Daniel Bottomley, MD of industrial rope access company Toprope, which has bid for, and is confident of securing, some of the work, believes that this is a result of initiatives to position the Western Cape as the oil and gas service and supply hub for Africa.
“The last 18 months have been bleak because of the strong rand, so this is good news,” he says.
The typical spend for each of the rigs that will visit Cape Town is between $5-million and $10-million and even more business could be coming the way of local companies.
The Department of Trade and Industry led a trade mission to the Offshore Technology Conference (OTC) in Houston, Texas from May 2 to May 5, and 16 South African companies, including Toprope and State-owned oil company PetroSA were there to promote the capabilities of South Africa’s oil and gas industry.
Bottomley describes OTC as a ‘monster’ show; it had 2 500 exhibitors and 51 000 visitors last year.
“This is the fifth year that predominantly Cape businesses have been to the conference to look for work and we are starting to see tangible benefits,” he says, “this is the third year I have attended and each year I have picked up business.” Toprope, which, through an internal share sale, has just become 33% black-owned, works worldwide, most commonly in Angola, Congo, Douala in Cameroon, Trinidad, Tobago, Rotterdam, the North Sea and the Middle East.
“Because of the strong rand, however, we have to grow the industry at home in order to make money,” says Bottomley.
“The market has to be here because we are competitive locally, but not internationally; in order to compete internationally we need the rand at a minimum of R7; R8 would been even better,” he says.
Bottomley says he is excited about the potential for Saldanha and Cape Town ports to service the operations of foreign companies involved in West African offshore gas and oilfield activities; although the ports now have competition from Douala, which has spent $200-million on upgrading its quayside for the oil and gas industry.
He also cautions on what promises are made.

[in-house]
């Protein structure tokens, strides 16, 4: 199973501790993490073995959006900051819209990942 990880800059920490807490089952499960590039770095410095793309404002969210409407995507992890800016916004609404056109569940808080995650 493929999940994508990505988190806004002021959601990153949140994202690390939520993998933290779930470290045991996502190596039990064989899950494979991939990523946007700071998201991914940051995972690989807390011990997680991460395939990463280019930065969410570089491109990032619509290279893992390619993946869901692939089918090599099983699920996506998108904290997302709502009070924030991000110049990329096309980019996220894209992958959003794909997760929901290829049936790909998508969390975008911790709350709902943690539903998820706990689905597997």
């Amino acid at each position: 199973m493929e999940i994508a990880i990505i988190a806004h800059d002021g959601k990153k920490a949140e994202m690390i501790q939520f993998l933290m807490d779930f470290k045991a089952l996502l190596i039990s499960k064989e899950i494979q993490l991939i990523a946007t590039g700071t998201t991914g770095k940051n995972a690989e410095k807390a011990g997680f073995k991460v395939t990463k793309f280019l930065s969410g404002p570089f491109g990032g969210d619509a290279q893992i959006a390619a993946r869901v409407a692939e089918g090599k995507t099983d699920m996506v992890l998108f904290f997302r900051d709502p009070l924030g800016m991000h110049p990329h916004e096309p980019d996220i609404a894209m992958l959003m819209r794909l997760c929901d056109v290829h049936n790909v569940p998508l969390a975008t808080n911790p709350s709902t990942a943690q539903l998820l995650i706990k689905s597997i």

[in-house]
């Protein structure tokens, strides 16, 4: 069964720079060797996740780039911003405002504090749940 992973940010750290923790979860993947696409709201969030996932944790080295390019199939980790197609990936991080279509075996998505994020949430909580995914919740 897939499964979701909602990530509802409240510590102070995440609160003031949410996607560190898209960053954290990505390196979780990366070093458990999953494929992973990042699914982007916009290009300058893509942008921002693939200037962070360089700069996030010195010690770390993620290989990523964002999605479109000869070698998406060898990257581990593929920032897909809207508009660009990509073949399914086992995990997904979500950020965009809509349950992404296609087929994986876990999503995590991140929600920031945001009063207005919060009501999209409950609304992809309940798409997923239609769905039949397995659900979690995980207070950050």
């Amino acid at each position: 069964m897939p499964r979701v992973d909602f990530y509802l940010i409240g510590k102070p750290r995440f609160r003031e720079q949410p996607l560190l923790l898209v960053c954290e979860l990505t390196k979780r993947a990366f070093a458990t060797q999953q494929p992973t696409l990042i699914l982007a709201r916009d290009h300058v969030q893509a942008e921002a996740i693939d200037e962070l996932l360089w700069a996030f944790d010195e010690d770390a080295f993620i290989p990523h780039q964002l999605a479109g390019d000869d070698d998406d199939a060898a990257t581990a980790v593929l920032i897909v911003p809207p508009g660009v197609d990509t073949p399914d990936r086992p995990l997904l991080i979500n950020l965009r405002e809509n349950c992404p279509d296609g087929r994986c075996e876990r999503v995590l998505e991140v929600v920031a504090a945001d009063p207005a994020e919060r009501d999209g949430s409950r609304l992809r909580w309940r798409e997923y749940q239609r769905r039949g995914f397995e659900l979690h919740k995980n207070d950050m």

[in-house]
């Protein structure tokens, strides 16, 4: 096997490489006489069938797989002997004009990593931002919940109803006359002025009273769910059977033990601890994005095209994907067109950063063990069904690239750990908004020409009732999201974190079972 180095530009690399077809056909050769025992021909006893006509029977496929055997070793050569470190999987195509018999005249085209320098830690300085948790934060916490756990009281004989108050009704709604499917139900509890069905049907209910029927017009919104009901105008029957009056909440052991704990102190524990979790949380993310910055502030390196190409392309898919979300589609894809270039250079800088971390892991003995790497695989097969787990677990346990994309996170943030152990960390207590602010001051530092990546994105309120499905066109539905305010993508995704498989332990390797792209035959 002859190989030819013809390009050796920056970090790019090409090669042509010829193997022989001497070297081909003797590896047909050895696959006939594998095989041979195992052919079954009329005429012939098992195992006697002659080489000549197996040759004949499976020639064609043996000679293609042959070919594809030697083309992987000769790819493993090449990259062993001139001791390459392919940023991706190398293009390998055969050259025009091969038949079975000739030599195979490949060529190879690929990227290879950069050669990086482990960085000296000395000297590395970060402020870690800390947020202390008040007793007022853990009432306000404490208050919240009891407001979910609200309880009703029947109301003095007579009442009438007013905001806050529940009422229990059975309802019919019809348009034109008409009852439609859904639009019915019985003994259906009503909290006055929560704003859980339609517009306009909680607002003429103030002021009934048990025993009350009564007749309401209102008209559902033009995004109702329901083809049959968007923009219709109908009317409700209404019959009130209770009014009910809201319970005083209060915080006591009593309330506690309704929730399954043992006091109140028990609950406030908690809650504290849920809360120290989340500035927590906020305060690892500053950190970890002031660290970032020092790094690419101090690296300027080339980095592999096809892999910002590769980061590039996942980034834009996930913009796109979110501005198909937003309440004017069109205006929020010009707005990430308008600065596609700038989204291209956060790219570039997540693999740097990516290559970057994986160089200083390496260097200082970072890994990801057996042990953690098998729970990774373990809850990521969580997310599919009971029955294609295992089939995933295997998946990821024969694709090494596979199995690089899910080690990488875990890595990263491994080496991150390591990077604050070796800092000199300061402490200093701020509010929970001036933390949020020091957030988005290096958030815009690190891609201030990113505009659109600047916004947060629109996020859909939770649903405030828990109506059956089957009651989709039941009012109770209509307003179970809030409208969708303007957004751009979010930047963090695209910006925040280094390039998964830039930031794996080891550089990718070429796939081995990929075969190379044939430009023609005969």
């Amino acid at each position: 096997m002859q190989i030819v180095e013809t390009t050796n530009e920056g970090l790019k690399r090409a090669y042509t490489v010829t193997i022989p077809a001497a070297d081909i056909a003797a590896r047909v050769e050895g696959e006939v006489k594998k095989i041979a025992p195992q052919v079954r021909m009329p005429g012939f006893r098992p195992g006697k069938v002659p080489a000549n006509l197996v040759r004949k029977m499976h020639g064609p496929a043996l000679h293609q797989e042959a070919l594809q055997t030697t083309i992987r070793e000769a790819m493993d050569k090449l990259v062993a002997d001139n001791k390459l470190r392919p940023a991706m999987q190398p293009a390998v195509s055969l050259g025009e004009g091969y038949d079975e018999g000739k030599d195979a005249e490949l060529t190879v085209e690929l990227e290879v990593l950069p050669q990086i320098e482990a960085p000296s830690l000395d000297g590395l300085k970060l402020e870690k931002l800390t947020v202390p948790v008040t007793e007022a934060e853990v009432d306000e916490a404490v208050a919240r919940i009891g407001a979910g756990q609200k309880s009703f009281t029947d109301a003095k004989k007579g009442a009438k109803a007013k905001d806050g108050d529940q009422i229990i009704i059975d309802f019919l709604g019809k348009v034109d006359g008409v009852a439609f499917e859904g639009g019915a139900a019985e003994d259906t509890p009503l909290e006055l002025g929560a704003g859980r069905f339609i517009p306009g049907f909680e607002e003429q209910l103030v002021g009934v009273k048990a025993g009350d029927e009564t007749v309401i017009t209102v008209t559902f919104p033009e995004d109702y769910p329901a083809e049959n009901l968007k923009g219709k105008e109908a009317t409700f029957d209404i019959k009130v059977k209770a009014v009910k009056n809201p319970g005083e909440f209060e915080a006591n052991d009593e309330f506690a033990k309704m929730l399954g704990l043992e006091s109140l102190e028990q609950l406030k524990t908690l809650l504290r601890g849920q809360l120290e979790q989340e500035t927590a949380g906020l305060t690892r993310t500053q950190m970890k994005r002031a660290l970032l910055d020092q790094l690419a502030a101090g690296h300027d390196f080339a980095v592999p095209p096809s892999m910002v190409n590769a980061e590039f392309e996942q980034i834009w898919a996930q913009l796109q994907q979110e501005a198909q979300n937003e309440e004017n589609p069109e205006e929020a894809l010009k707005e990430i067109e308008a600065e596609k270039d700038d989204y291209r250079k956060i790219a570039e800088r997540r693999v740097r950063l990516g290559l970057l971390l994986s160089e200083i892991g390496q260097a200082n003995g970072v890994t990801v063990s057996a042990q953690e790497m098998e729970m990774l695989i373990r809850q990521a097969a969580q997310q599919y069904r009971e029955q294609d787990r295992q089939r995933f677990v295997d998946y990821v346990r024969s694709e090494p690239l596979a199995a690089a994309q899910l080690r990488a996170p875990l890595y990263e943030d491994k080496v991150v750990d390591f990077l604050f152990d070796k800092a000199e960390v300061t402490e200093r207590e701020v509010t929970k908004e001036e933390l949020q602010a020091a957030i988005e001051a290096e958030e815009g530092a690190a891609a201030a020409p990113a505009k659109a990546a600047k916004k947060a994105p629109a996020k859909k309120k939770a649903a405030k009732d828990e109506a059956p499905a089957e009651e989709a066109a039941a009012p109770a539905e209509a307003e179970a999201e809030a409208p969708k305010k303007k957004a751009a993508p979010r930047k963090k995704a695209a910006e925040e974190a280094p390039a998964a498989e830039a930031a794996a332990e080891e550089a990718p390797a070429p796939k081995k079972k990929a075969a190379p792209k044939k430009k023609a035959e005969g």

“Promises can’t be made on behalf of other companies because the industry is so diverse, and what little is left of Cape Town’s reputation could be slashed,” he says.
Despite this, he is very bullish about the potential for oil and gas repairs in Cape Town this year as well as for work in West Africa, particularly in Angola.
Toprope, has a full order book. In Cape Town, the company has been painting and doing mechanical repairs to a rig called PSP.
Work on the rig, which belongs to Pride International and has been working off the West coast of Africa, was completed earlier this month.
The company has just completed a rig reactivation programme in the Midde East for Trans Ocean and a derrick refurbishment for De Beers Marine’s diamond-mining vessel Coral Sea, which sailed at the end of April.
The company has a large project lined up off the East Coast of South America, which is expected to start in August.
“This derrick reactivation programme includes electrical, rigging and rebolting the entire derrick on a semisubmersible rig,” explains Bottomley.
The company has more work lined up on two rigs in the Middle East.
One is a derrick inspection and the second is a helideck bolt-replacement project for Noble Offshore.
“There are also possibilities, but no orders yet, from Nigeria,” says Bottomley.
Toprope’s services include cleaning, inspections, installations, repairs and mechanical work and painting and sealing on offshore rigs, platforms or floating production storage offloading platforms.
All of its work is abseil based; it uses advanced access methods using double-rope techniques and access netting as a cost-effective alternative to conventional scaffolding or cradle systems.
Despite these hazardous conditions, Toprope, which will be 15 years old next year, has had no deaths or disability injuries.
“We put an emphasis on safety,” says Bottomley, “Safety first, then quality, and profit later.” Toprope provides specialised personnel for work in these in- accessible locations.
At present, the company has 48 employees, but employs up to 60 abseilers at times, that are sou-rced from a pool of abseilers worldwide.
The company provides rope-access training and training in related activities such as painting, welding and boilermaking.
The courses are custom-made in-house for rope-access workers.
Bottomley says that, although local companies spend money on training, there is not enough work to keep newly-skilled workers in the Western Cape, and the industry is vulnerable to poaching from international companies.